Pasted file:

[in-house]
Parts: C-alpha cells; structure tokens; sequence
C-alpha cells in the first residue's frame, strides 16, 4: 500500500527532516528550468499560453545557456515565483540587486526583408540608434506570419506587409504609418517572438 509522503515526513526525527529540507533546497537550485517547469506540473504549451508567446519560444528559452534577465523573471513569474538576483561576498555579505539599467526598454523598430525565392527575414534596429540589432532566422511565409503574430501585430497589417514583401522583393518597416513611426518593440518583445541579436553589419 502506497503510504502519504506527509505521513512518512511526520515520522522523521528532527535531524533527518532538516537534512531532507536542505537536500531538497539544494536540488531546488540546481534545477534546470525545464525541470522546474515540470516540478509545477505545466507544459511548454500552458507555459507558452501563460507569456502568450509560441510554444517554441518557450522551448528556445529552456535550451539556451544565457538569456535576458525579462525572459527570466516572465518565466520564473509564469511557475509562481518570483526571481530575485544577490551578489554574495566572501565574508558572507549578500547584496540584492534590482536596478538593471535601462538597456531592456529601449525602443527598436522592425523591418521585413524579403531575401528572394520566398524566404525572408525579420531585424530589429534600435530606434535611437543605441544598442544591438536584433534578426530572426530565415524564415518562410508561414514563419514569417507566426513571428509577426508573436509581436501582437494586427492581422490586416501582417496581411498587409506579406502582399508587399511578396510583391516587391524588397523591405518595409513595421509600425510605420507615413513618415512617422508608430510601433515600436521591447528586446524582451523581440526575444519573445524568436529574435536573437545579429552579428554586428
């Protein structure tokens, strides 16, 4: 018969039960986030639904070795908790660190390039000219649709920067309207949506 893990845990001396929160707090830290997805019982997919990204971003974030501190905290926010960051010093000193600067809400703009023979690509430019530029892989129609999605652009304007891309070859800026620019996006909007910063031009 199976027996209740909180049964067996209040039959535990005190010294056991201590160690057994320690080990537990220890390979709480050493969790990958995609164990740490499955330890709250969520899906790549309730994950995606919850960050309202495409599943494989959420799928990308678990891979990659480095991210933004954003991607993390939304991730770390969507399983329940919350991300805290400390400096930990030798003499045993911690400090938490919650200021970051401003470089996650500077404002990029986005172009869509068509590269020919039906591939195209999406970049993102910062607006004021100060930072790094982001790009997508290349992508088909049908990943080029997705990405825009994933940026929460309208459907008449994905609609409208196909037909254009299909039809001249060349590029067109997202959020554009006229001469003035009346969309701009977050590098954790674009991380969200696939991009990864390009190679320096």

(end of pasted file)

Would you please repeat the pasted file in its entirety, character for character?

[in-house]
Parts: C-alpha cells; structure tokens; sequence
C-alpha cells in the first residue's frame, strides 16, 4: 500500500527532516528550468499560453545557456515565483540587486526583408540608434506570419506587409504609418517572438 509522503515526513526525527529540507533546497537550485517547469506540473504549451508567446519560444528559452534577465523573471513569474538576483561576498555579505539599467526598454523598430525565392527575414534596429540589432532566422511565409503574430501585430497589417514583401522583393518597416513611426518593440518583445541579436553589419 502506497503510504502519504506527509505521513512518512511526520515520522522523521528532527535531524533527518532538516537534512531532507536542505537536500531538497539544494536540488531546488540546481534545477534546470525545464525541470522546474515540470516540478509545477505545466507544459511548454500552458507555459507558452501563460507569456502568450509560441510554444517554441518557450522551448528556445529552456535550451539556451544565457538569456535576458525579462525572459527570466516572465518565466520564473509564469511557475509562481518570483526571481530575485544577490551578489554574495566572501565574508558572507549578500547584496540584492534590482536596478538593471535601462538597456531592456529601449525602443527598436522592425523591418521585413524579403531575401528572394520566398524566404525572408525579420531585424530589429534600435530606434535611437543605441544598442544591438536584433534578426530572426530565415524564415518562410508561414514563419514569417507566426513571428509577426508573436509581436501582437494586427492581422490586416501582417496581411498587409506579406502582399508587399511578396510583391516587391524588397523591405518595409513595421509600425510605420507615413513618415512617422508608430510601433515600436521591447528586446524582451523581440526575444519573445524568436529574435536573437545579429552579428554586428
């Protein structure tokens, strides 16, 4: 018969039960986030639904070795908790660190390039000219649709920067309207949506 893990845990001396929160707090830290997805019982997919990204971003974030501190905290926010960051010093000193600067809400703009023979690509430019530029892989129609999605652009304007891309070859800026620019996006909007910063031009 199976027996209740909180049964067996209040039959535990005190010294056991201590160690057994320690080990537990220890390979709480050493969790990958995609164990740490499955330890709250969520899906790549309730994950995606919850960050309202495409599943494989959420799928990308678990891979990659480095991210933004954003991607993390939304991730770390969507399983329940919350991300805290400390400096930990030798003499045993911690400090938490919650200021970051401003470089996650500077404002990029986005172009869509068509590269020919039906591939195209999406970049993102910062607006004021100060930072790094982001790009997508290349992508088909049908990943080029997705990405825009994933940026929460309208459907008449994905609609409208196909037909254009299909039809001249060349590029067109997202959020554009006229001469003035009346969309701009977050590098954790674009991380969200696939991009990864390009190679320096």